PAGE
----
After a huge step forward in 2017-18, the Winnipeg Jets were looked at as one of the favourites to win the Stanley Cup heading into last season. But the Jets put up 15 fewer points in the regular season and were bounced in the first round of the playoffs by the St. Louis Blues. In short, it was a disappointing year in Winnipeg.
Captain Blake Wheeler admitted to TSN’s Sara Orlesky in an exclusive one-on-one sit-down interview this week that the pursuit of winning got to him and caused him to lose touch with things close to him off the ice.
“I was disappointed for the first time in myself after last year not because we didn't win the Stanley Cup. I lost touch with myself as a dad, as a husband, first and foremost, because I invested so much into trying to win. Everyone was talking about this is our year to win and I felt like we had a real opportunity to win and when I was home, that's where I was – I was trying to win the Stanley Cup,” Wheeler said.
“And when I was in the building, sometimes I was spitting nails just because I wanted to win the Stanley Cup. I was so focused on that. When it was all done and I got home, it’s like 'Man, this is almost too...' My daughter's growing up, my son's in kindergarten, none of this is that important.”
Heading into this season, Wheeler says he is going to do more not to lose sight of what’s most important to him.
“That's where I'm at. I'm going to be me here and I'm going to do everything I do here and give everything I have when I'm in this building, but being a husband and dad is No. 1 in my life."
As for the captain’s approach when it comes to leading his teammates, Wheeler told Orlesky that there is a bit of a changing tone when it comes to guiding younger players.
“Am I hard on people compared to how I was treated as a rookie? Absolutely not. That's changed a lot. There's a lot more hand-holding and I have to put myself in people's shoes a lot more than the leaders or the older guys did for me when I was a young player,” he said.
“I think there's a recognition of that, that the players that are coming into the league now and are starting to filter into the locker rooms, it's different. You have to approach them differently. You have to sort of coddle them a little bit and if you don't, then you're too hard on them.”
Despite the way things are changing, Wheeler maintains there is still a benchmark for how players should approach things.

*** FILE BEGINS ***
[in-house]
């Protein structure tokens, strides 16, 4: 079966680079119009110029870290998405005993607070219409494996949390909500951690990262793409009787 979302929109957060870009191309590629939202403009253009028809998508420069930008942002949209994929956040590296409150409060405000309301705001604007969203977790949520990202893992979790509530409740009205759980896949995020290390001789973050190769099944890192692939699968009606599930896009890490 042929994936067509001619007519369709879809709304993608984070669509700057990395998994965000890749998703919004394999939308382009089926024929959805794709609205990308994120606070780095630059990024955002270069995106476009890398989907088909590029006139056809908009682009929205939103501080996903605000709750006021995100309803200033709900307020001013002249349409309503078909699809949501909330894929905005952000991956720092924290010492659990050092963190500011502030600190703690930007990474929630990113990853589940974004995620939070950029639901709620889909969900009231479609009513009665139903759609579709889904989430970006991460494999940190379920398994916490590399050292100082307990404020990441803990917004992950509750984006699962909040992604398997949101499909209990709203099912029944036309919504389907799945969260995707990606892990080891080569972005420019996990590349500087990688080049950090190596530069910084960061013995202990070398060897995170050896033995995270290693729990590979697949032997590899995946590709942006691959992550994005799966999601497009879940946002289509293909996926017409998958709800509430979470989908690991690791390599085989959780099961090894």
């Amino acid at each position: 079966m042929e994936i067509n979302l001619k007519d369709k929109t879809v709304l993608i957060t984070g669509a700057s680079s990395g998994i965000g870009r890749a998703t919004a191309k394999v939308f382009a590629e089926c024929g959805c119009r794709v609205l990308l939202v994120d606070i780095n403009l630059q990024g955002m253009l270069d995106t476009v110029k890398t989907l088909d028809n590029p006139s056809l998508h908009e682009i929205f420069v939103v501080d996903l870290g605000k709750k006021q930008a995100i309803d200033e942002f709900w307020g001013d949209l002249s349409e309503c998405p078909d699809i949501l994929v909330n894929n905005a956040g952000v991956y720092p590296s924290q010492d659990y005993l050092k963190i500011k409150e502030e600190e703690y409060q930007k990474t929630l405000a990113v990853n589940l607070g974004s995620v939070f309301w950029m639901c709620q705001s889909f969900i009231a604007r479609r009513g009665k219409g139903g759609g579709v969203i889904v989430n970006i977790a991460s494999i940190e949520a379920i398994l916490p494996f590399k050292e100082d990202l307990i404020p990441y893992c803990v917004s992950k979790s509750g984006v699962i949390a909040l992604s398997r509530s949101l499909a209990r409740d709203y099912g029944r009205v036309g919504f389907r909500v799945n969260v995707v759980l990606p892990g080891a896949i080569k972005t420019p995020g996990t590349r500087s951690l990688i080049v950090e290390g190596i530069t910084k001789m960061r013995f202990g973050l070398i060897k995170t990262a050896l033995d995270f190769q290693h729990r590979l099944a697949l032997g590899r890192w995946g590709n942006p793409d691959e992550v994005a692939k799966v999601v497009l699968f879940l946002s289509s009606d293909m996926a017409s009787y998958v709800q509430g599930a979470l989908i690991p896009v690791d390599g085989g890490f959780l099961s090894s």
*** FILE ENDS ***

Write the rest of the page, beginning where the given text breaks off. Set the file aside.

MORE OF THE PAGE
“I had to do it a certain way in my career to get to where I'm at. That's not going to be necessarily the same for everyone else, but there's a pretty common theme in this league [that] you've got to do a certain thing, you have to prepare a certain way if you want to be successful. So, [I] just try to show the guys what it looks like and from there, you're not holding people hands, this is the big leagues."
Wheeler has spent the past three seasons as captain of the Jets, taking over the role in 2016, the first season after Andrew Ladd was traded to the Chicago Blackhawks.
The 33-year-old posted 20 goals and matched his career-high with 91 points in 82 games. He added one goal and five points in six playoff games against the Blues.
Wheeler is entering the first season of a five-year, $41.25 million contract extension signed with the Jets last September. A first-round pick of the Arizona Coyotes in 2004, Wheeler was traded to the Atlanta Thrashers from the Boston Bruins in 2011, making the move with the franchise to Winnipeg the following season.
There were reports of a rift in the Jets locker room in early April and head coach Paul Maurice noted after the team was eliminated from the playoffs that the group had issues to sort out over the summer.
"We’ve got a few ruffled feathers in there that we're going to have to flatten out before we get going," Maurice told The Winnipeg Free Press.
Forward Mark Scheifele denied any chemistry problems in July, telling NHL.com the Jets are “a tight-knit team.”
Forwards Patrik Laine and fellow Jets winger Kyle Connor remain unsigned as restricted free agents with training camp scheduled to open on Friday.